One year on - the wisdom of crowds

30 June 2015

On 1 April 2014, New Zealand became one of the first jurisdictions to legalise equity crowd funding from retail investors, through the introduction of the Financial Markets Conduct Act 2013 (FMCA).  On the first anniversary of the new law, we are starting to see some early indications of crowd funding’s role in the capital raising landscape.

The first phase of the FMCA designated equity crowd funding and peer-to-peer lending as "prescribed intermediary services", meaning that platforms offering those services could apply for licences, and once granted, exclusions come into force for financial products offered through licensed providers.

The effect of these changes is to enable licensed crowd funding platforms to offer shares without the standard disclosure requirements.  In effect, the protection for investors comes from the licensing process and supervisory regime, rather than through standard disclosure.  Companies raising capital are subject to a NZ$2 million cap aggregating funds raised through these licensed intermediaries and through the "small offer exclusion" (which permits raising funds from 20 investors or fewer in any 12 month period).

To date, four crowd funding platforms have obtained licences: PledgeMe (who had already operated in the crowd funded pledge space for some time); Snowball Effect; Crowdcube (a UK-based crowd funding platform for eligible investors); and Equitise (an Australian platform that has launched in New Zealand in advance of regulatory change across the Tasman).

Of these, Snowball Effect, PledgeMe and Equitise have all launched equity campaigns in the last six months.  There have been some remarkable success stories, even in such a short space of time.  Craft brewery Renaissance Brewing was first out of the blocks, raising NZ$700,000 in just 13 days on Snowball Effect.  Showing that beer is a popular choice with New Zealand investors, another craft beer company, Yeastie Boys, raised NZ$500,000 on PledgeMe in just 30 minutes.  Other investments have found it harder to capture the crowd's imagination, with a hovercraft tourism venture and plans for a computer museum both falling short of targeted raises.  Kiwi film The Patriarch sought between NZ$300,000 - NZ$500,000 and raised just short of the maximum only after extending its deadline.  These early results bear out PledgeMe CEO Anna Guenther's view that crowd funding itself is just a tool, and that the successful companies will be the ones who "know their crowd", building an engaged community around a campaign.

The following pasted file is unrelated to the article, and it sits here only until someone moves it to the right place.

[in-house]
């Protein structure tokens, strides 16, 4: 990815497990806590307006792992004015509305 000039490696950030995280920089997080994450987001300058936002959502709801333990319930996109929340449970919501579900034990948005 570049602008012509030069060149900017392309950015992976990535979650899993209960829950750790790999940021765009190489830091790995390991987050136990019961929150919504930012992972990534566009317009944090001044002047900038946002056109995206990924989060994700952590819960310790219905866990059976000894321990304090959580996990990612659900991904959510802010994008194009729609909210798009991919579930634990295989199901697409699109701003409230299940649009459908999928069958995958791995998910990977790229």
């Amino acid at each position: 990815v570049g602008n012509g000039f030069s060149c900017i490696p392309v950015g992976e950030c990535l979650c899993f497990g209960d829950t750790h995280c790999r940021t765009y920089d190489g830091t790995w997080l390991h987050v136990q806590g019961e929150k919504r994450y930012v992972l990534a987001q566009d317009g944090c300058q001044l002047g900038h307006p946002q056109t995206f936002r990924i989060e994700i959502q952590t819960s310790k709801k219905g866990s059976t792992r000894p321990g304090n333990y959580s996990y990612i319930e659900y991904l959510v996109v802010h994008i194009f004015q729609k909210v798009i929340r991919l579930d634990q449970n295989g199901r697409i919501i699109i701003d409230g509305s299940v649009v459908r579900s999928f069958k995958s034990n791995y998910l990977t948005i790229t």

One of the initial criticisms levelled at crowd funding as a capital raising strategy for young companies was the ongoing compliance costs involved with having a large number of small shareholders.  Licensed platforms are trying to make this easier, offering online shareholder communication tools.  A residual issue, however, is the application of the New Zealand Takeovers Code, which covers all companies with 50 or more shareholders holding voting shares.  Several companies have structured campaigns to offer non-voting shares to small investors, and Snowball Effect also offers a nominee option to companies (meaning only one new shareholder is added to the register as a consequence of the offer).

In tandem with this, the Takeovers Panel is undertaking a consultation process on the impact of compliance with the Code on "small" companies.  Submissions received at the end of last year were broadly in agreement that the cost of compliance for small companies is currently prohibitive.  The Panel's most recent consultation paper proposes that "small" companies will be those that have total assets of NZ$20 million or less at the balance date of the company’s most recent accounting period.  The Panel is proposing to grant a class exemption for a limited range of transactions where the board determines it is in the best interests of a small company to opt out of Code compliance, and where not more than 5% of shareholders vote to opt back in.

The flexibility that the crowd funding platforms offer continues to provide space for further innovation.  PledgeMe has crowd funded itself, using its own platform to raise NZ$100,000 last year for its further growth.  Snowball Effect has launched a "private offer" option for companies that want to take advantage of the platform and accompanying exemptions, but only for investors known to the company and without attracting further publicity.  Last month saw the launch of the first co-investment opportunity by Breathe Easy, a company developing an inhaled medicine for cystic fibrosis.  Angel group ICE Angels, Pacific Channel and the government's Venture Investment Fund have already committed funds as part of a round that is now being "topped up" by crowd funding from the public.

The long-term impact for the companies and the investors is yet to be seen, but the initial signs of life for a new platform for capital-raising show a promising start.

This article was written by Sacha Judd for the Australasian Lawyer magazine (Issue 2.2, April 2015).